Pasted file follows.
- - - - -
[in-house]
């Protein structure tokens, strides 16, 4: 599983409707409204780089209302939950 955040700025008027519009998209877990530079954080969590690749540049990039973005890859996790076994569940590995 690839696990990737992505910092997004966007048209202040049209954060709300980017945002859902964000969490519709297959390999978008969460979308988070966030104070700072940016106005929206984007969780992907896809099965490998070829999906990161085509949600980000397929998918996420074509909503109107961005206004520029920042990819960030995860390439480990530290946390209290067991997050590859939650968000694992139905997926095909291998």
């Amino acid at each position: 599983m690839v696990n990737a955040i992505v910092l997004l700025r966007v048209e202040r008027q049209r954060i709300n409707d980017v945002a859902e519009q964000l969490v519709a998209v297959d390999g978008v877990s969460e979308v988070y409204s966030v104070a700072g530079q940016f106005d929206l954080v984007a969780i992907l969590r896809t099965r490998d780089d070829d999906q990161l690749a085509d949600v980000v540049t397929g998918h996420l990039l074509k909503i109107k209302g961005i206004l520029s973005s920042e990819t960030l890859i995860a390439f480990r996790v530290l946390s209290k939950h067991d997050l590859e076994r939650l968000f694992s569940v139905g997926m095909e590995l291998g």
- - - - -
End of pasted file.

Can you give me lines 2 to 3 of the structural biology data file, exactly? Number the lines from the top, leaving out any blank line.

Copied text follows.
């Protein structure tokens, strides 16, 4: 599983409707409204780089209302939950 955040700025008027519009998209877990530079954080969590690749540049990039973005890859996790076994569940590995 690839696990990737992505910092997004966007048209202040049209954060709300980017945002859902964000969490519709297959390999978008969460979308988070966030104070700072940016106005929206984007969780992907896809099965490998070829999906990161085509949600980000397929998918996420074509909503109107961005206004520029920042990819960030995860390439480990530290946390209290067991997050590859939650968000694992139905997926095909291998």
């Amino acid at each position: 599983m690839v696990n990737a955040i992505v910092l997004l700025r966007v048209e202040r008027q049209r954060i709300n409707d980017v945002a859902e519009q964000l969490v519709a998209v297959d390999g978008v877990s969460e979308v988070y409204s966030v104070a700072g530079q940016f106005d929206l954080v984007a969780i992907l969590r896809t099965r490998d780089d070829d999906q990161l690749a085509d949600v980000v540049t397929g998918h996420l990039l074509k909503i109107k209302g961005i206004l520029s973005s920042e990819t960030l890859i995860a390439f480990r996790v530290l946390s209290k939950h067991d997050l590859e076994r939650l968000f694992s569940v139905g997926m095909e590995l291998g």